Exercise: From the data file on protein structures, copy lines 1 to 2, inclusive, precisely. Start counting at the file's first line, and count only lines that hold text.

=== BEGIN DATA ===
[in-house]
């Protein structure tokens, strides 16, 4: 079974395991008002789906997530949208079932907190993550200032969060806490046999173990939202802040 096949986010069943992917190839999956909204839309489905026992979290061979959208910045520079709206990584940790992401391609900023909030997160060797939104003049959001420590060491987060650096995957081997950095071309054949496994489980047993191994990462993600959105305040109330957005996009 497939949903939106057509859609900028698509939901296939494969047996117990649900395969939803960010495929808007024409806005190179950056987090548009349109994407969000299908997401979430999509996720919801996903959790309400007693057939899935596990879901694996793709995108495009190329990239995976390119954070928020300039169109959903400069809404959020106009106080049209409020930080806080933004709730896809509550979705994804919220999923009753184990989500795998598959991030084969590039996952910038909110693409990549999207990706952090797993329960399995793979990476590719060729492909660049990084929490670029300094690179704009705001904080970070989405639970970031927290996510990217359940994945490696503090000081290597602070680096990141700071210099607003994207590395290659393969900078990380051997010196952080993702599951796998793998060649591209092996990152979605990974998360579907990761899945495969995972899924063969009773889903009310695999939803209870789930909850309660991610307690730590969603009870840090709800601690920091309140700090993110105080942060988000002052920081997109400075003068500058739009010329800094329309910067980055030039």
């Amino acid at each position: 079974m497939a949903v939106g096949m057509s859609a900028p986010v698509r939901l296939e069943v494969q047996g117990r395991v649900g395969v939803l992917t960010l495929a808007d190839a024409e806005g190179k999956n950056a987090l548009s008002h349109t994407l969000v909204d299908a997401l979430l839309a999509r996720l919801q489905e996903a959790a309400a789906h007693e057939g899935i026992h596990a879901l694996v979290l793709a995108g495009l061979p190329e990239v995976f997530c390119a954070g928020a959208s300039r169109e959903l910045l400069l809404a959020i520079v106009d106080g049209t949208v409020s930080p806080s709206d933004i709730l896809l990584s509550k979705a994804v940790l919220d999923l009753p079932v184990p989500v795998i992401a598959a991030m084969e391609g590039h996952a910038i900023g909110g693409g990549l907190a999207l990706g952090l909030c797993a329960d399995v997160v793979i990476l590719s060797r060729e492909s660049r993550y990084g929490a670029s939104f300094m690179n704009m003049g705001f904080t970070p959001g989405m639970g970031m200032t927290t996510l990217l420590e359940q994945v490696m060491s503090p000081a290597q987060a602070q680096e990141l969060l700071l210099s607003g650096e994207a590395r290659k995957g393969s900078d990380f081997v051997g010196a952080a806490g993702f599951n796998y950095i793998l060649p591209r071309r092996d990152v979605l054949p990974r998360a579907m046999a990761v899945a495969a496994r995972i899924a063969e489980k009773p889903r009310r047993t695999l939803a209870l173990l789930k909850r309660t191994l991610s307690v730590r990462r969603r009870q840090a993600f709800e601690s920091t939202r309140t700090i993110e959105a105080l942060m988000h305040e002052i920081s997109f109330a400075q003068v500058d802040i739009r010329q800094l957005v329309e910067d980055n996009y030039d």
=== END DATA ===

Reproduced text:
[in-house]
């Protein structure tokens, strides 16, 4: 079974395991008002789906997530949208079932907190993550200032969060806490046999173990939202802040 096949986010069943992917190839999956909204839309489905026992979290061979959208910045520079709206990584940790992401391609900023909030997160060797939104003049959001420590060491987060650096995957081997950095071309054949496994489980047993191994990462993600959105305040109330957005996009 497939949903939106057509859609900028698509939901296939494969047996117990649900395969939803960010495929808007024409806005190179950056987090548009349109994407969000299908997401979430999509996720919801996903959790309400007693057939899935596990879901694996793709995108495009190329990239995976390119954070928020300039169109959903400069809404959020106009106080049209409020930080806080933004709730896809509550979705994804919220999923009753184990989500795998598959991030084969590039996952910038909110693409990549999207990706952090797993329960399995793979990476590719060729492909660049990084929490670029300094690179704009705001904080970070989405639970970031927290996510990217359940994945490696503090000081290597602070680096990141700071210099607003994207590395290659393969900078990380051997010196952080993702599951796998793998060649591209092996990152979605990974998360579907990761899945495969995972899924063969009773889903009310695999939803209870789930909850309660991610307690730590969603009870840090709800601690920091309140700090993110105080942060988000002052920081997109400075003068500058739009010329800094329309910067980055030039």